Samuel Chukwueze's Villareal produced one of the fairy tale upsets in European football history when they bunkered down for 120 minutes before despatching three-time continental champions Manchester United to claim the UEFA Europa League trophy.
Hamstrung by injury, Chukwueze sat out the final in Gdansk, Poland, where he watched from the stands as his Villarreal teammates mounted a heroic defensive effort to keep out United, then put away their penalty kicks with machine-style efficiency in the shootout to ]emerge champions.
The win meant that Chukwueze not only claimed the first club title of his European career but also added to a bumper year for Nigerians, who have mopped up trophies in Europe this season. The title also comes with the additional benefit that the 22-year-old will compete among some of the best players in the world in next season's UEFA Champions League.
Chukwueze's triumph was the cherry on a morale-boosting season for Nigerian players in Europe.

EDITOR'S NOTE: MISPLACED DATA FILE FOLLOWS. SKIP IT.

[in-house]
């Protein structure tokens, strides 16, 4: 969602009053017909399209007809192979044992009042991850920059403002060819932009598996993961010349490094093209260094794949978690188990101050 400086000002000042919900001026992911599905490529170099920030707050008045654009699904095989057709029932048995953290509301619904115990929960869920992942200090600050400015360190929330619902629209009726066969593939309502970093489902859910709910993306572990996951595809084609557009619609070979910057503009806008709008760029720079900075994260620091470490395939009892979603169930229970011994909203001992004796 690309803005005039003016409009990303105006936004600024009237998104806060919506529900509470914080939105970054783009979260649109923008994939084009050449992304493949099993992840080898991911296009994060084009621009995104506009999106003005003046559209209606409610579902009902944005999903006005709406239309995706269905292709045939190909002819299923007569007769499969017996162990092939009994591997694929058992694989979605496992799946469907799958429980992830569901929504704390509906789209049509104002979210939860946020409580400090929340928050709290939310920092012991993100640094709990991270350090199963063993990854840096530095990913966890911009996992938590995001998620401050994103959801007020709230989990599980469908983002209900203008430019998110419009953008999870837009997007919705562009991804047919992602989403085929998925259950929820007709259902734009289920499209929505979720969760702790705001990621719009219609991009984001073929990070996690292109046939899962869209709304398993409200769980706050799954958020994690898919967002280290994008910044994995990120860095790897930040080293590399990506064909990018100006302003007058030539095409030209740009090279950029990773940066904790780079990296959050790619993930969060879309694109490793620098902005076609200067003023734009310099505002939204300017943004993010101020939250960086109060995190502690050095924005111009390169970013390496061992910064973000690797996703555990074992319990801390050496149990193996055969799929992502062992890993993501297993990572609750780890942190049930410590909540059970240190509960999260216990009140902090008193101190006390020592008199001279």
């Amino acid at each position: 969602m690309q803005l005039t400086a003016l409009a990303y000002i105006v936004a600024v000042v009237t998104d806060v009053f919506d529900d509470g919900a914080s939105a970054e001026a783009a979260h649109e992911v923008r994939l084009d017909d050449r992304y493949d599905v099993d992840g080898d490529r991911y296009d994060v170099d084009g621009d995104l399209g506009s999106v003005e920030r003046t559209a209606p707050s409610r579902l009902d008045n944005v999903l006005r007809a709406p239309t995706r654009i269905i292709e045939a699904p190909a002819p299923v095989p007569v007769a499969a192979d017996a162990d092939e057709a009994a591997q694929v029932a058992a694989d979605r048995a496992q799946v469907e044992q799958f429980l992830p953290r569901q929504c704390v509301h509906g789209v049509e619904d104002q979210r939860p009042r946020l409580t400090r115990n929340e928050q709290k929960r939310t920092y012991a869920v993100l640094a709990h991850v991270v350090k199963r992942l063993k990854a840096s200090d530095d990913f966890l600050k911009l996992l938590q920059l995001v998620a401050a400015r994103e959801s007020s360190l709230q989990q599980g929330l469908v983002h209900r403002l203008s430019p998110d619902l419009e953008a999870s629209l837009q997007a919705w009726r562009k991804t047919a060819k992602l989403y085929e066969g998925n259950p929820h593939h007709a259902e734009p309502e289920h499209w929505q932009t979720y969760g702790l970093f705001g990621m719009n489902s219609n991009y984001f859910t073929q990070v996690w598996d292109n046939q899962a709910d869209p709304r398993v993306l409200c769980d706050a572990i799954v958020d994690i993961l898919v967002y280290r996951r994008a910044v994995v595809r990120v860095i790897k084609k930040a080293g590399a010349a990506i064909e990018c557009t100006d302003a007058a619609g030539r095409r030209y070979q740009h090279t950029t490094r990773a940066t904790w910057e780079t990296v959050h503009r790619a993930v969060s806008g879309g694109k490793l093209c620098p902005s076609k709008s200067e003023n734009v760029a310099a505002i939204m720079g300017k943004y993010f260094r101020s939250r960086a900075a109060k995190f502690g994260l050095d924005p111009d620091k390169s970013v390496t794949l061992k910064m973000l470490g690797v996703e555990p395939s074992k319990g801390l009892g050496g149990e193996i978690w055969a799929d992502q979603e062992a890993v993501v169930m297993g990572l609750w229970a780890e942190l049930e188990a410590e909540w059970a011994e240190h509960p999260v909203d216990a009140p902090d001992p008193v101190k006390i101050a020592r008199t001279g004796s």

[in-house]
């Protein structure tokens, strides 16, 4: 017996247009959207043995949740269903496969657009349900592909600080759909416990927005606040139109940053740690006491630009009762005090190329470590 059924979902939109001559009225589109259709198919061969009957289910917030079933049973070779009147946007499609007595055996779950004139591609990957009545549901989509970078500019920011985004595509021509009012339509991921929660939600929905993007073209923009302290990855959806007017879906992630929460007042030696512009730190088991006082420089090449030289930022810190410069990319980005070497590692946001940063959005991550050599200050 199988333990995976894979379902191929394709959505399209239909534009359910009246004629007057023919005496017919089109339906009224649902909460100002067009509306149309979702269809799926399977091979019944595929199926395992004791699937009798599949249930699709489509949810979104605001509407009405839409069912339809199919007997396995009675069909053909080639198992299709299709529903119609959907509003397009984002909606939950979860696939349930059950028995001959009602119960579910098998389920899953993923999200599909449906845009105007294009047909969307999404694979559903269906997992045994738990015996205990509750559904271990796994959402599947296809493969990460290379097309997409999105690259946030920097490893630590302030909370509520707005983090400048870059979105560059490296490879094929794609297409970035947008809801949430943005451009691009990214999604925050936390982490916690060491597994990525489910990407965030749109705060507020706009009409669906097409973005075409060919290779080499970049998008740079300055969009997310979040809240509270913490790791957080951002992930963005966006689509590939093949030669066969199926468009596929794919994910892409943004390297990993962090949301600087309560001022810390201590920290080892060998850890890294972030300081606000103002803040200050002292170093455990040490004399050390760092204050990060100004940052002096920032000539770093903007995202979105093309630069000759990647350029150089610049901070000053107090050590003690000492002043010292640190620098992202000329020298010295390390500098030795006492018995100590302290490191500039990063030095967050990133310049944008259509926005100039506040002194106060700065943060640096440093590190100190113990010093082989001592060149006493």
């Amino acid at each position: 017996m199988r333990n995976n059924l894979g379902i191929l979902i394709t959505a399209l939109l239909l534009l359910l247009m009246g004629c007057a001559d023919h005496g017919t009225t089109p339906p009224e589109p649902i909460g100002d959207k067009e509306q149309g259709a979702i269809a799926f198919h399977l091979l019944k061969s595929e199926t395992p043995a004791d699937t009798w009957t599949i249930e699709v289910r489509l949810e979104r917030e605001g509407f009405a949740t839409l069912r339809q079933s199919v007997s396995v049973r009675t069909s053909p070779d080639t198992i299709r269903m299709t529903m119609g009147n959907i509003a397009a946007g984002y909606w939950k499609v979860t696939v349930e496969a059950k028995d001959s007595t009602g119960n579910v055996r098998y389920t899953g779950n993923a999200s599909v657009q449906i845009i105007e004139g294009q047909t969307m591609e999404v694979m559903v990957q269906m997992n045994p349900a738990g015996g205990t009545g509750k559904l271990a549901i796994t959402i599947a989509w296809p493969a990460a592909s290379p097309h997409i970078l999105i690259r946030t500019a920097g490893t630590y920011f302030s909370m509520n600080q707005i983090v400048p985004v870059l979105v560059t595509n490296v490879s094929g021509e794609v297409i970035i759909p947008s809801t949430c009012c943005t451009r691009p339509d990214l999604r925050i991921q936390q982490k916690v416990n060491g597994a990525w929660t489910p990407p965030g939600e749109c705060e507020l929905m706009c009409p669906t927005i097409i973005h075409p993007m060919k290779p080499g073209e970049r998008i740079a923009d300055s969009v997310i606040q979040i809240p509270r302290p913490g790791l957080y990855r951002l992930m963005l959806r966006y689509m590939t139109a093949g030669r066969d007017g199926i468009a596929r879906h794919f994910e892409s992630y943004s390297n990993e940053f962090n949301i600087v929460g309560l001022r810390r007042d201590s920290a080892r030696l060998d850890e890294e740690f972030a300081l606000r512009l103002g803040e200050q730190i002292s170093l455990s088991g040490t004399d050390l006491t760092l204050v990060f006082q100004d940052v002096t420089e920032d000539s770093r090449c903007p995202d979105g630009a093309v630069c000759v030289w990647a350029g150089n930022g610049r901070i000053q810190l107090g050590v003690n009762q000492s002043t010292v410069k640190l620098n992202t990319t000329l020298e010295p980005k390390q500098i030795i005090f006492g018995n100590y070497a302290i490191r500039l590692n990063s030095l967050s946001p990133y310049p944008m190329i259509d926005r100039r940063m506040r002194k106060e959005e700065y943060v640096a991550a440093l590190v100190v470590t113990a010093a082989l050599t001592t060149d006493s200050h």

The duo of Leon Balogun and Joe Aribo commenced the haul by winning the Scottish Premiership title with Rangers, and they were joined in the trophy grab by Leicester City's Kelechi Iheanacho and Wilfred Ndidi, who won the FA Cup in England after defeating favorites Chelsea 1-0.
In Belgium, David Okereke's Club Brugge edged Paul Onuachu's Racing Genk to claim the Jupiler League title after a battle that went down to the wire. Onuachu's Genk were fourth in the regular season before finishing second to Brugge in the Championship playoff, helped by the Nigerian's phenomenal goalscoring.
There were also those who claimed titles away from the top-tier competitions.
Peter Olayinka, who only recently earned a recall to the Super Eagles, claimed another Czech Republic league title with Slavia Prague and will be confident of getting through the qualifiers to return to the UEFA Champions League group stage.
For some of those who did not win, there was the satisfaction of securing qualification to Europe or promotion to the top league.